May is here and bringing cooler weather! The horses are loving the 50 and 60 degree temperatures! The herd this morning was particularly sassy and many of the horses were running around and bucking as we threw the hay from the trailer. We love watching the horses run free an have a playful morning. Only one more month until counselors and campers arrive and summer camp begins!
With springtime here in full force and the weather warming up, some of our horses are looking particularly well-fed. We are beginning to decrease the hay and grain we feed out to make sure our horses stay healthy. Many horse people know the intricacies of the equine digestive system, but for those who don’t we can share a little information about the uniqueness of horses digestive system.
Horses grasp food using a combination of their lips, tongue, and teeth. Their teeth never stop growing and essentially the constant chewing grinds down the teeth to a healthy level. Horses have one stomach that is relatively small for their size and a very long digestive tract after their stomach. We always want our horses to eat hay before grain and to have water available at all times. The reason Road’s End Farm has such a specific order of eating is because we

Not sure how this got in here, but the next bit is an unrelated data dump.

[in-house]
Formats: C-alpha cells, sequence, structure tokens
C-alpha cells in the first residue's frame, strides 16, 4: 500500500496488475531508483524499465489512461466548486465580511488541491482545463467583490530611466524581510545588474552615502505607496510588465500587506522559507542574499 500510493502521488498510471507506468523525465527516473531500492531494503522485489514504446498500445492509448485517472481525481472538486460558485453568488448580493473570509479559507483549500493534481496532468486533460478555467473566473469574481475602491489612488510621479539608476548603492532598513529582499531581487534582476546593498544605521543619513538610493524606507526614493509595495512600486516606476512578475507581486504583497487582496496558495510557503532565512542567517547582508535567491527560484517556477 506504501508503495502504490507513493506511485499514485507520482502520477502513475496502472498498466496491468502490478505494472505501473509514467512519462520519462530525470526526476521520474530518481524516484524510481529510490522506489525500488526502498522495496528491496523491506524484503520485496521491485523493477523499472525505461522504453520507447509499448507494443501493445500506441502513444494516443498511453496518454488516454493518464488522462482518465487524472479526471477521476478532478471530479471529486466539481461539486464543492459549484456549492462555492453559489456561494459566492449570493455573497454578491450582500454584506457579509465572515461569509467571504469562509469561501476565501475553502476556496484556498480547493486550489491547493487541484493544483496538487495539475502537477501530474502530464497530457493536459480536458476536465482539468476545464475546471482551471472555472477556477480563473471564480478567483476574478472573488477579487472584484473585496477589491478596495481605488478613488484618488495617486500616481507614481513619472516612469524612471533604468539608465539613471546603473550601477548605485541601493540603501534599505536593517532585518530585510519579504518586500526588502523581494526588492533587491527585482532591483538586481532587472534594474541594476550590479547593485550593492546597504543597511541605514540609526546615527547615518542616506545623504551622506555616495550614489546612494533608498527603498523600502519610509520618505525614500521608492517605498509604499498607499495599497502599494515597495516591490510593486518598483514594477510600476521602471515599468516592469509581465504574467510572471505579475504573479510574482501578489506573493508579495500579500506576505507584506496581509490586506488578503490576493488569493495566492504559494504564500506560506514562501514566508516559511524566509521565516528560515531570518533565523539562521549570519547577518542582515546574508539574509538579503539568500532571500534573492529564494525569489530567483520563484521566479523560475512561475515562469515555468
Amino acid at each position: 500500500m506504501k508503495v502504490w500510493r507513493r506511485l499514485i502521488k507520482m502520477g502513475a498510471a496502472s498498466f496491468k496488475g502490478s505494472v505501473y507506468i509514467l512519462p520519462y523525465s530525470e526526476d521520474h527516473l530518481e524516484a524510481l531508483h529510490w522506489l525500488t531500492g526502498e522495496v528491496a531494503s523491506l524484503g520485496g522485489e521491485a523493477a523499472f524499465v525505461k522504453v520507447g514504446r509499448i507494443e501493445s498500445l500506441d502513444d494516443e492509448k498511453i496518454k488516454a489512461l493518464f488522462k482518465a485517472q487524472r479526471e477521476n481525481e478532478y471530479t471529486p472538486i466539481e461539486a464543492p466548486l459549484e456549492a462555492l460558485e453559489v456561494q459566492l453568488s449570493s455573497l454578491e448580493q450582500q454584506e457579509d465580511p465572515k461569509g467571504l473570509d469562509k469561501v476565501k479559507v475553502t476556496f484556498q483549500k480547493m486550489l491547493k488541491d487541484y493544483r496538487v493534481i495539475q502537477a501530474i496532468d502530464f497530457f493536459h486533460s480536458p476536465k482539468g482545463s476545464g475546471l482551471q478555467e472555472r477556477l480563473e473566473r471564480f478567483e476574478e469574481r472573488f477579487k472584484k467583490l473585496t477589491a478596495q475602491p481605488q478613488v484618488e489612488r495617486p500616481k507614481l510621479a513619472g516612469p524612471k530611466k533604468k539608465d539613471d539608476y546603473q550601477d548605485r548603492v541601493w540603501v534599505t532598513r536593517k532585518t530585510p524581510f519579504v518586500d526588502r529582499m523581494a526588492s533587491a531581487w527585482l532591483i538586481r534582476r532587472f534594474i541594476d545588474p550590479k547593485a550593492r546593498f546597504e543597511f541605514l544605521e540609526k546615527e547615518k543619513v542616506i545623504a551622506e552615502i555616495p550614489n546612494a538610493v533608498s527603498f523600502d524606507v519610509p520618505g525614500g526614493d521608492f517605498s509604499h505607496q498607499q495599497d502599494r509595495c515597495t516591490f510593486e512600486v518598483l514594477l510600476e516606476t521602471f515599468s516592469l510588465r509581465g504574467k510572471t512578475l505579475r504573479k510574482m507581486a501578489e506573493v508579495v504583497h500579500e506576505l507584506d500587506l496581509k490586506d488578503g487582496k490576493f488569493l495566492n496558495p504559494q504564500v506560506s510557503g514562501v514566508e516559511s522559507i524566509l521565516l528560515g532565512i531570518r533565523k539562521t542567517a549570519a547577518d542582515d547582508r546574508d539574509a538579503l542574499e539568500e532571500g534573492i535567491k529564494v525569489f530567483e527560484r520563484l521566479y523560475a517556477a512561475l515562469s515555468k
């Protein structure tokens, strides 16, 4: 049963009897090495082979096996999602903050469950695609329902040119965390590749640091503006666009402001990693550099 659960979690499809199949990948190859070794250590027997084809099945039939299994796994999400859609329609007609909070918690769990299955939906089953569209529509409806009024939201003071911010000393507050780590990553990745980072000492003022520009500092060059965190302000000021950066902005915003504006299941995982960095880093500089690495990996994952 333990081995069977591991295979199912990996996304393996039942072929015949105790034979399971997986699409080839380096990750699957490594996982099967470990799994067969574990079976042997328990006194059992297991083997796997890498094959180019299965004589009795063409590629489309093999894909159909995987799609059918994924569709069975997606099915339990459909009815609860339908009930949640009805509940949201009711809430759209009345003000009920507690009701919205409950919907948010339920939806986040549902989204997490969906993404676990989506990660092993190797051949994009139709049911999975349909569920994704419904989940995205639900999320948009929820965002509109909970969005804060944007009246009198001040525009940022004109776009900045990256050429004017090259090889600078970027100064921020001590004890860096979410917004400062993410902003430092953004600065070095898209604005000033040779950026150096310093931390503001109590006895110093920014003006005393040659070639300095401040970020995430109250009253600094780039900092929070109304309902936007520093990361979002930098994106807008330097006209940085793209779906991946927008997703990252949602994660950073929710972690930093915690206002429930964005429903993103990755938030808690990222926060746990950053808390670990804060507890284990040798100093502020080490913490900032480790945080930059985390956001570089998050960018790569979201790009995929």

have so many horses and want to reduce the risk of colic (stomach ache) within our herd. Since grain is more difficult to digest, we want the horses to have hay and water before the grain so that it doesn’t put extra stress on their digestive tracts. Like humans, horses have a small intestine and a large intestine (sometimes referred to as the hind gut) which does most of the nutrient absorption. The horses then have a large colon and a small colon which
completely absorb the nutrients and prepare the waste for excretion! Horses actually have very sensitive stomachs and always want to be monitored for stomach aches. We always want to make sure each horse is accounted for at feeding and is happily munching on grain.
With colic, an upset stomach, as the number one cause of equine death, educating all horse people about digestive health in horses is one of the most important aspects of horse care. At Road’s End Farm, our horses are fed in the morning and at night time, a chore which every camper helps out with during the summer, and an opportunity to see the importance of maintaining a low-stress environment and feeding horses the proper amount of hay and grain with the opportunity to drink water.